I find myself writing less and less these days. With the amount of workload I had been subjected to lately, most of my writings tend to be in physical format. They are written on notebooks with ink and lead, and usually accompanied by crude drawings to illustrate ideas that words alone can’t describe effectively (my horrible verbals skills take part of the blame). Or else they are so closely related to my current work/thesis that I can’t help but to feel a bit reluctant to share them with the unknown masses of the global network, a source of endless chagrin for me since I consider myself an avid believer in the openscience/science 2.0 future. Of course, then there is the fact that I am getting increasingly worn out by the time I get home which makes it harder for me to stay up like an insomniac manic compulsive and type away musings in the night.
During my recent sojourn through the net I came across an interesting blog post in a random tweet. The post is titled “Enhancing Multitasking to Enhance Our Lives“, and it should resonate with anyone who experienced the effects of the distracting information overload that is so common to people of our generation. The author describes her experience with the occasions of information overload and proposes an interesting system to organize her information based on the ‘tabbing’ system found in most modern web browsers (she focuses on FireFox, however). It is an interesting read and I would recommend it to anyone who uses the net for reasons other than viewing random junk on youtube and facebook, i.e. serious work (not that there’s anything wrong with occasional youtubing or facebook-networking).
The problem of information overload had been around for a disturbingly long time. While the modern world wide web stands out as one of the most important achievement (emergence?) within the information history of humanity, there are recorded cases of respectable figures of society complaining of information overload in 1700’s, citing the emergence of political/philosophical ‘pamphlets’ that were so common in those times. If we still had the proper records I’m sure we would have been able to find some similar parallel in any civilization with a copy-distributable system of information not limited to written language, dating from the age of Sumerians. While the overloading capability of information in this day and age is disturbing, I’m sure we’ll be able to find a decent method of organization and concentration through all that mess just as we have done so for thousands of years… There are already quite a number of strides being made in that regard, like the integration of AI-like systems of increasing accuracy and sophistication, and smaller scale community based toolset proposals like the one made in the aforementioned blogpost (as for the web browser project for helping concentration in face of massive amount of information, I’m placing my bets on Google Chrome-based Academic research browser… I believe there are already a number of webkit based research oriented browsers on the OS X platform).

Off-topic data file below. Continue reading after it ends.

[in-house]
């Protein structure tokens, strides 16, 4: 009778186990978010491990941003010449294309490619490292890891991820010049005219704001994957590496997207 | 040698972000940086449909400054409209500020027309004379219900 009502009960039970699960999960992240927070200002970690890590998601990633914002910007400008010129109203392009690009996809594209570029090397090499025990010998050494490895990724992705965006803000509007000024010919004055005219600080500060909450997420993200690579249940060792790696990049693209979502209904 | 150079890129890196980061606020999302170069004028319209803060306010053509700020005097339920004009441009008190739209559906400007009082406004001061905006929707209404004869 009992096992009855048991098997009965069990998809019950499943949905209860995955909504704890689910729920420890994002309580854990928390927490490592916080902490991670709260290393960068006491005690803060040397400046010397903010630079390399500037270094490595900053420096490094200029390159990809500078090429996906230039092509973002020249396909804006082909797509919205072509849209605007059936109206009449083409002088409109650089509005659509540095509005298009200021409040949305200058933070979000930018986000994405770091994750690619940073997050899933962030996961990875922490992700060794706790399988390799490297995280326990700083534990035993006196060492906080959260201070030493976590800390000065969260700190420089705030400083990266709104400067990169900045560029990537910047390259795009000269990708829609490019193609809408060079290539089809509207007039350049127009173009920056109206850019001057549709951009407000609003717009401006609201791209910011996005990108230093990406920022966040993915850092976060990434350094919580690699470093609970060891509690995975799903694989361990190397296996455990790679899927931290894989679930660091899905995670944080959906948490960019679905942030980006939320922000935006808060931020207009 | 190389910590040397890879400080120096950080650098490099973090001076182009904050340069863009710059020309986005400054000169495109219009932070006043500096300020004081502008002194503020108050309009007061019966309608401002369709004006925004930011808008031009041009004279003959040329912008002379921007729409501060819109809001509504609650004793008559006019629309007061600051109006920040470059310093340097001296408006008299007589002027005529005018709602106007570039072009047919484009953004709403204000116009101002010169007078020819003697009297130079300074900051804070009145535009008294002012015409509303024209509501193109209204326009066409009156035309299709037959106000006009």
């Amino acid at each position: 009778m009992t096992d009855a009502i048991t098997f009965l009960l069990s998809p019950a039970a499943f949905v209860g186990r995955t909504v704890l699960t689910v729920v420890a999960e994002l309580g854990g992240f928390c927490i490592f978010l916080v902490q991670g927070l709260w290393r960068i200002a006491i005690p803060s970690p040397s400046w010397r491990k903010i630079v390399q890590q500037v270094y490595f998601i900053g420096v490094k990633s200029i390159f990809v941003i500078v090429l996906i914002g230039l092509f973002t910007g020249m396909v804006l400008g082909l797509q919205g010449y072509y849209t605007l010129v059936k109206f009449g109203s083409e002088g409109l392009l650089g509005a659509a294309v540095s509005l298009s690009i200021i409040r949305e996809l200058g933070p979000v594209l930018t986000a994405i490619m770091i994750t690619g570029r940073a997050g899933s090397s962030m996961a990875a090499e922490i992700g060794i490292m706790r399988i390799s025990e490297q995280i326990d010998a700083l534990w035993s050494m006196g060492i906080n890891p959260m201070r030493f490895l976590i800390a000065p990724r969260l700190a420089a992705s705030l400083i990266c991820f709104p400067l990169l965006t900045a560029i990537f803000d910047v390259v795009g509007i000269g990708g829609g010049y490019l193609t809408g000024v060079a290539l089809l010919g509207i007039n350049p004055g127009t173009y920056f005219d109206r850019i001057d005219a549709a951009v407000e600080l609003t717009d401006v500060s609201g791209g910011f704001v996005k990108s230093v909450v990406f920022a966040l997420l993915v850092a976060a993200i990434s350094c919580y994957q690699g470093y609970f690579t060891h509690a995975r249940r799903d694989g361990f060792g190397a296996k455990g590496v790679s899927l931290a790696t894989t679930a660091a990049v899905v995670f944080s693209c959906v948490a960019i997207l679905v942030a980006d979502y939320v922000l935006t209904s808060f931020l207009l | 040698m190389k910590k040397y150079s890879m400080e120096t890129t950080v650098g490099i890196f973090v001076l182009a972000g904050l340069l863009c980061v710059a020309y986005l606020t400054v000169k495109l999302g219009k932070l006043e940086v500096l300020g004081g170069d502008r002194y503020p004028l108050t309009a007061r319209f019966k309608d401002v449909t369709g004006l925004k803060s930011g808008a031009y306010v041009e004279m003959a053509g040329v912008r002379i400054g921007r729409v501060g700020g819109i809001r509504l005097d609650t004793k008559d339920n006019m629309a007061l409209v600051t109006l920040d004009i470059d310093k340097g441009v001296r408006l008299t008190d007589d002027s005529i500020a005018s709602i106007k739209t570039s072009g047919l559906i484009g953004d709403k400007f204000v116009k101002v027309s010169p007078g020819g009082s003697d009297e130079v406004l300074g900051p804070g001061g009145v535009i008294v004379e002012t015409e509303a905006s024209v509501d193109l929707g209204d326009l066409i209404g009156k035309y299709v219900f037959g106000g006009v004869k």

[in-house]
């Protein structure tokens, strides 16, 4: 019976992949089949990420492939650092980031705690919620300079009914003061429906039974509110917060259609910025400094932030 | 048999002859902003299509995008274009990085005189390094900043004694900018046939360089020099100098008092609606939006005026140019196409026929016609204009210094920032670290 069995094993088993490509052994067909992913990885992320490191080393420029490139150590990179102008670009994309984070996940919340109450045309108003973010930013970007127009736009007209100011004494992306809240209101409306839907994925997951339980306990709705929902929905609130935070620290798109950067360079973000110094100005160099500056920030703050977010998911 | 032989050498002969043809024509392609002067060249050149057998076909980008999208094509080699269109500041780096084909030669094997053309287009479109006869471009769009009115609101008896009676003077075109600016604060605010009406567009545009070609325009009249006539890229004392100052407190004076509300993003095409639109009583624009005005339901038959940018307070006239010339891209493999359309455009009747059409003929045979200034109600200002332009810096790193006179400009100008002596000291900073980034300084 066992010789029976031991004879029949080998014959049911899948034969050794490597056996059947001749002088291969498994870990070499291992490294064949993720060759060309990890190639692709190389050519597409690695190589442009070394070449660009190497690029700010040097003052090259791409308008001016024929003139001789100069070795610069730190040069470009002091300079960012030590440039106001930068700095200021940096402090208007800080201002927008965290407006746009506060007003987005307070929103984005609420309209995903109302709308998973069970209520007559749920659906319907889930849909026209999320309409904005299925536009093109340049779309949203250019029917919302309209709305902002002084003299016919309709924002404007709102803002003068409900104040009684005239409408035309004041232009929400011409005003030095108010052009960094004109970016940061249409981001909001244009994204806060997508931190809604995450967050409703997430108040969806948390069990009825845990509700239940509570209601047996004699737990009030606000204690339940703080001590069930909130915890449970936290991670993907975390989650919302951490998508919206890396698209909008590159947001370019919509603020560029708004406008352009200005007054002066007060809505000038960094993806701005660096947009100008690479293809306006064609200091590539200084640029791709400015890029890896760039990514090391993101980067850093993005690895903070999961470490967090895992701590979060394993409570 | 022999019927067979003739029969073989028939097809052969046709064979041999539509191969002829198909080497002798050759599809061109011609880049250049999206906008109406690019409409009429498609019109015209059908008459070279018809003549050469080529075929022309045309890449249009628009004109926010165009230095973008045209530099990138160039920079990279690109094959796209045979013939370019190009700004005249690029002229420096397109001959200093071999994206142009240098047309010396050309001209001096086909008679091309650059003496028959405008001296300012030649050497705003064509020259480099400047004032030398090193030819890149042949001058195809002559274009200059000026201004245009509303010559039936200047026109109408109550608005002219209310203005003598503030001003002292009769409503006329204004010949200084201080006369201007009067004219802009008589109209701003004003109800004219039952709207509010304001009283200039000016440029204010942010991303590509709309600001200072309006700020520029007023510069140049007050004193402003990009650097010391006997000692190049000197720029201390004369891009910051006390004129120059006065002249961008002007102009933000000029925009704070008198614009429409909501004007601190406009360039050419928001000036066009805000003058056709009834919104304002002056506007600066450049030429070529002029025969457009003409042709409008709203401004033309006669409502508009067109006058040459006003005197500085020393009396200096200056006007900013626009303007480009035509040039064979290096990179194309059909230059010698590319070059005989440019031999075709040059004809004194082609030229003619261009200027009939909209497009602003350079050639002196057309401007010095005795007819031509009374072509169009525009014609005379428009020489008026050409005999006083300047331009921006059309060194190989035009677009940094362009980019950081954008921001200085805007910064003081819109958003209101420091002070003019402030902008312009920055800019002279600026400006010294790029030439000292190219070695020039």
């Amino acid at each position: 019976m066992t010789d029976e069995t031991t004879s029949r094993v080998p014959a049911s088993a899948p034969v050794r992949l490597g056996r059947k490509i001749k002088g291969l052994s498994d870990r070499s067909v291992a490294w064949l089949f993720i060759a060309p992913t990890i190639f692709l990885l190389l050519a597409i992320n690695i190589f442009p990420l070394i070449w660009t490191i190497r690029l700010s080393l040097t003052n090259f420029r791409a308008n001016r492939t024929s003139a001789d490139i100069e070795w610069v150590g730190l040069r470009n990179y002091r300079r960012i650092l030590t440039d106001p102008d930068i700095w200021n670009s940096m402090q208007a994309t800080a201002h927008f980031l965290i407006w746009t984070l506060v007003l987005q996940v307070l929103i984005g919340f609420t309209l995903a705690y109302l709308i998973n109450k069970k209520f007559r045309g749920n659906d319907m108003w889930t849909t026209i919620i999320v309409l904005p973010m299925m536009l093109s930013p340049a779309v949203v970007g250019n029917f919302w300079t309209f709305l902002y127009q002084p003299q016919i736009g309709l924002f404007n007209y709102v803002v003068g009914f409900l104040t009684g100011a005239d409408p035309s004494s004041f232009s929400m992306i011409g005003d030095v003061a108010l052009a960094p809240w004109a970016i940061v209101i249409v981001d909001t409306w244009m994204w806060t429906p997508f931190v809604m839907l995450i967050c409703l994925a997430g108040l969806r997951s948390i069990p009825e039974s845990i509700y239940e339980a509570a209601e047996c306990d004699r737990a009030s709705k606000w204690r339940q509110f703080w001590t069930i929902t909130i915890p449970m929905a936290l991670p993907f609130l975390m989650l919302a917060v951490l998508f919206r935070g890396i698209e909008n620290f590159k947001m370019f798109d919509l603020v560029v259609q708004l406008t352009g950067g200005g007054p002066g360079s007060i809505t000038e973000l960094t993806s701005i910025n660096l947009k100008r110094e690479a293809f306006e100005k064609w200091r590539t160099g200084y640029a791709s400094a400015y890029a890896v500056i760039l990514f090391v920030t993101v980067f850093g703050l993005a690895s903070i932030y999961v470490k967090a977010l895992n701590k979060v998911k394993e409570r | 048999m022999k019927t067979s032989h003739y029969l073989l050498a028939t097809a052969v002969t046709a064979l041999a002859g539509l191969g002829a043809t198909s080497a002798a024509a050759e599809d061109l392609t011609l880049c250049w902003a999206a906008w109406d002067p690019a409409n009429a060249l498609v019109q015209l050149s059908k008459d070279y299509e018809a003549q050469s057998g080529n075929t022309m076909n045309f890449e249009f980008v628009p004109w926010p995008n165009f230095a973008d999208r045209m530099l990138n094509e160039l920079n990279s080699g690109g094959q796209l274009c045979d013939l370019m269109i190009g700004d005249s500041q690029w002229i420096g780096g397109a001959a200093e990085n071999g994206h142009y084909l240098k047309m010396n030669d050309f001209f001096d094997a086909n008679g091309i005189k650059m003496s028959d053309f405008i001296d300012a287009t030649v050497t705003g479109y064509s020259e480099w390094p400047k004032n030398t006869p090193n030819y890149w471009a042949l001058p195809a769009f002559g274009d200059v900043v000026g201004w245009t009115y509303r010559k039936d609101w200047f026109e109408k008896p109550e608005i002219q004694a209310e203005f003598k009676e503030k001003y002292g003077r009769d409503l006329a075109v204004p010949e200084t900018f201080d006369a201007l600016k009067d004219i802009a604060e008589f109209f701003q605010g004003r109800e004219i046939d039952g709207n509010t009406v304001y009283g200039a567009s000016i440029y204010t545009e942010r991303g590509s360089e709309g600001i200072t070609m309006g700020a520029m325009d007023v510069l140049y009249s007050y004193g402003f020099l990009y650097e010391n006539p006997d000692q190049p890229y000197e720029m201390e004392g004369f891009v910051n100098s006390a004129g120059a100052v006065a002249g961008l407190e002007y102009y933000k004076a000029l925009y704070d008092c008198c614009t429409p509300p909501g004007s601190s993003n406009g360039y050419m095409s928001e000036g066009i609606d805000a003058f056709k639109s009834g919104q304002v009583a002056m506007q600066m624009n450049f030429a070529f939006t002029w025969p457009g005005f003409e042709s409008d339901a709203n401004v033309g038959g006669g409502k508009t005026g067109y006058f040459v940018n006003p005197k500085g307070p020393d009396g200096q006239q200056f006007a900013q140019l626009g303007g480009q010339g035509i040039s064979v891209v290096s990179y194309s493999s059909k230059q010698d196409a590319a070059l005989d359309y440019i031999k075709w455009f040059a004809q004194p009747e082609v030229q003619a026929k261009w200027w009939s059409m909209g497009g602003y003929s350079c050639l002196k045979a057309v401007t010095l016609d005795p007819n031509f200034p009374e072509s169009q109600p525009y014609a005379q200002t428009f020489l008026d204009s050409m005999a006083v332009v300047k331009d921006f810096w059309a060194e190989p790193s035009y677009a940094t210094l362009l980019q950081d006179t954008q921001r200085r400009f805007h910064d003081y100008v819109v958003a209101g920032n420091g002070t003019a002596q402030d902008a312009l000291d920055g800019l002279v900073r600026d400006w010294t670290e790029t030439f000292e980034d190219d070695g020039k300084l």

The real problem of such abundance of information might be the social implications of the breadth-first approach to the information lacking introspection and patience. The world at large is already quite a problematic place with massive disenfranchisement of certain sectors of the general human populace from the fruits of human civilization. Access to superficial information without any depth might as well work to exacerbate the discontent of the population at disadvantage… While there are plenty of legitimate reasons for people to be discontent with their situation, lack of understanding as to the true cause of their condition will commingle legitimate discontent with perceived fantasy… At that stage any well-mannered group of concerned citizens might as well turn into a group of frenzied mob, turning their anger towards certain generalized group of people/culture/circumstances as was frequently observed throughout the course of human history. Of course, I am running a sort of generalized simulation, but it is true that proliferation of knowledge without depth can be destabilizing to the society at large.
Neal Stephenson’s recent book, Anathem, also talks about the possible dangers and discomforts of the information overload. Those of you who like nine hundred pages of science fiction and philosophizing might want to pick it up. Personally I enjoyed it very much, and might put up a review sometime soon.